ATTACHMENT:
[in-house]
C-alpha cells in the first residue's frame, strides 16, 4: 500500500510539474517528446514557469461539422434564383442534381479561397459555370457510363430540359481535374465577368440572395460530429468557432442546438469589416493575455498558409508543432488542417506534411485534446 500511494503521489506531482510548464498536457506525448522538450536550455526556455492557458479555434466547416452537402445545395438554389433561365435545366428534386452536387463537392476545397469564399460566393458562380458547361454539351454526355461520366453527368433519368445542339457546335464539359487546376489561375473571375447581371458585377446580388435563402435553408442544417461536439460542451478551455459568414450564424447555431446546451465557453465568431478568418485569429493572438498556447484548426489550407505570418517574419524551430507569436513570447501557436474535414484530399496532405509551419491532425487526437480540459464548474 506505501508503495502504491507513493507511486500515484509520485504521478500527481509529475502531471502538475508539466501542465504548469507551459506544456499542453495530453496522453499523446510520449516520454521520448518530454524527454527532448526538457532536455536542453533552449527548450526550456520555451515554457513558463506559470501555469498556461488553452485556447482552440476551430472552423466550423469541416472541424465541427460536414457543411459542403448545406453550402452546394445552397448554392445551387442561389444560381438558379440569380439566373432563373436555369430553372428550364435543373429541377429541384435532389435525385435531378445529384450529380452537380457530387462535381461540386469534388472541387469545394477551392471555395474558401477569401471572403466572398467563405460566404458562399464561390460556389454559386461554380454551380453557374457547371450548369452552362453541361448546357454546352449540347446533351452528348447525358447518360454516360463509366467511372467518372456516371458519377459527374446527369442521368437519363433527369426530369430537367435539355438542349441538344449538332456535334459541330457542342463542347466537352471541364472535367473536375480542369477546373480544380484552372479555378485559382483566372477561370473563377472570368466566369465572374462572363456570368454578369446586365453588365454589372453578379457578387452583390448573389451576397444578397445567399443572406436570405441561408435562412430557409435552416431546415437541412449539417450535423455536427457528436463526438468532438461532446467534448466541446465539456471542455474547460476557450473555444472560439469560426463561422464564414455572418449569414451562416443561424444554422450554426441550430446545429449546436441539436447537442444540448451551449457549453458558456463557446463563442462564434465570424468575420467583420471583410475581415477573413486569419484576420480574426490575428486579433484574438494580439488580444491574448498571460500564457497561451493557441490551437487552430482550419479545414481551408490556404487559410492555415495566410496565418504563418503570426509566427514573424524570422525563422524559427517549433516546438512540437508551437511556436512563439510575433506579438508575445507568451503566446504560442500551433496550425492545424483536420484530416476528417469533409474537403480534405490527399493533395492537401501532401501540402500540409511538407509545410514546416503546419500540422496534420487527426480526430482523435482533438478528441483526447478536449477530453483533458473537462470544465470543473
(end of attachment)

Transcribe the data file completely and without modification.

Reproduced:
[in-house]
C-alpha cells in the first residue's frame, strides 16, 4: 500500500510539474517528446514557469461539422434564383442534381479561397459555370457510363430540359481535374465577368440572395460530429468557432442546438469589416493575455498558409508543432488542417506534411485534446 500511494503521489506531482510548464498536457506525448522538450536550455526556455492557458479555434466547416452537402445545395438554389433561365435545366428534386452536387463537392476545397469564399460566393458562380458547361454539351454526355461520366453527368433519368445542339457546335464539359487546376489561375473571375447581371458585377446580388435563402435553408442544417461536439460542451478551455459568414450564424447555431446546451465557453465568431478568418485569429493572438498556447484548426489550407505570418517574419524551430507569436513570447501557436474535414484530399496532405509551419491532425487526437480540459464548474 506505501508503495502504491507513493507511486500515484509520485504521478500527481509529475502531471502538475508539466501542465504548469507551459506544456499542453495530453496522453499523446510520449516520454521520448518530454524527454527532448526538457532536455536542453533552449527548450526550456520555451515554457513558463506559470501555469498556461488553452485556447482552440476551430472552423466550423469541416472541424465541427460536414457543411459542403448545406453550402452546394445552397448554392445551387442561389444560381438558379440569380439566373432563373436555369430553372428550364435543373429541377429541384435532389435525385435531378445529384450529380452537380457530387462535381461540386469534388472541387469545394477551392471555395474558401477569401471572403466572398467563405460566404458562399464561390460556389454559386461554380454551380453557374457547371450548369452552362453541361448546357454546352449540347446533351452528348447525358447518360454516360463509366467511372467518372456516371458519377459527374446527369442521368437519363433527369426530369430537367435539355438542349441538344449538332456535334459541330457542342463542347466537352471541364472535367473536375480542369477546373480544380484552372479555378485559382483566372477561370473563377472570368466566369465572374462572363456570368454578369446586365453588365454589372453578379457578387452583390448573389451576397444578397445567399443572406436570405441561408435562412430557409435552416431546415437541412449539417450535423455536427457528436463526438468532438461532446467534448466541446465539456471542455474547460476557450473555444472560439469560426463561422464564414455572418449569414451562416443561424444554422450554426441550430446545429449546436441539436447537442444540448451551449457549453458558456463557446463563442462564434465570424468575420467583420471583410475581415477573413486569419484576420480574426490575428486579433484574438494580439488580444491574448498571460500564457497561451493557441490551437487552430482550419479545414481551408490556404487559410492555415495566410496565418504563418503570426509566427514573424524570422525563422524559427517549433516546438512540437508551437511556436512563439510575433506579438508575445507568451503566446504560442500551433496550425492545424483536420484530416476528417469533409474537403480534405490527399493533395492537401501532401501540402500540409511538407509545410514546416503546419500540422496534420487527426480526430482523435482533438478528441483526447478536449477530453483533458473537462470544465470543473